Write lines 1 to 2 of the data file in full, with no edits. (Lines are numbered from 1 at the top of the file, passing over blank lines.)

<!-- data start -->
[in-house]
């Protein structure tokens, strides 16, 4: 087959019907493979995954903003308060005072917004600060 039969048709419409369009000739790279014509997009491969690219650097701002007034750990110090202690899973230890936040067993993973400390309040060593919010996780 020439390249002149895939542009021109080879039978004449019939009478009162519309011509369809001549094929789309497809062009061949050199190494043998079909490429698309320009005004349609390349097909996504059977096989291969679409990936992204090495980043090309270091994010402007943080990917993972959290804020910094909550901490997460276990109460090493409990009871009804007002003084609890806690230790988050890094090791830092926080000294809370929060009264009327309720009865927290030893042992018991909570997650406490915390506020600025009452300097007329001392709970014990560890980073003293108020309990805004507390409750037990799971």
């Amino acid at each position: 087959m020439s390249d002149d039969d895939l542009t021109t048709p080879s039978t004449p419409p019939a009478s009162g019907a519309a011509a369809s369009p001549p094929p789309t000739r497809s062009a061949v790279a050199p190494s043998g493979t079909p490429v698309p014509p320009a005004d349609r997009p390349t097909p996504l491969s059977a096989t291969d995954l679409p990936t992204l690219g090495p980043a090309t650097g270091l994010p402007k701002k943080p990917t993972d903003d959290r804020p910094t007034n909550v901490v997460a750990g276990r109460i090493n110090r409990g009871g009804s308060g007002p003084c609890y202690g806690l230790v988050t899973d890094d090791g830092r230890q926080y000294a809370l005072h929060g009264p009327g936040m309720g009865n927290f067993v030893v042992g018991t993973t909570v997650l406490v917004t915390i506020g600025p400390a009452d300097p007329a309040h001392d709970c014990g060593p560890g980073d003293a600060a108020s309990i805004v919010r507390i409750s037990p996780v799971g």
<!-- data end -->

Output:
[in-house]
């Protein structure tokens, strides 16, 4: 087959019907493979995954903003308060005072917004600060 039969048709419409369009000739790279014509997009491969690219650097701002007034750990110090202690899973230890936040067993993973400390309040060593919010996780 020439390249002149895939542009021109080879039978004449019939009478009162519309011509369809001549094929789309497809062009061949050199190494043998079909490429698309320009005004349609390349097909996504059977096989291969679409990936992204090495980043090309270091994010402007943080990917993972959290804020910094909550901490997460276990109460090493409990009871009804007002003084609890806690230790988050890094090791830092926080000294809370929060009264009327309720009865927290030893042992018991909570997650406490915390506020600025009452300097007329001392709970014990560890980073003293108020309990805004507390409750037990799971």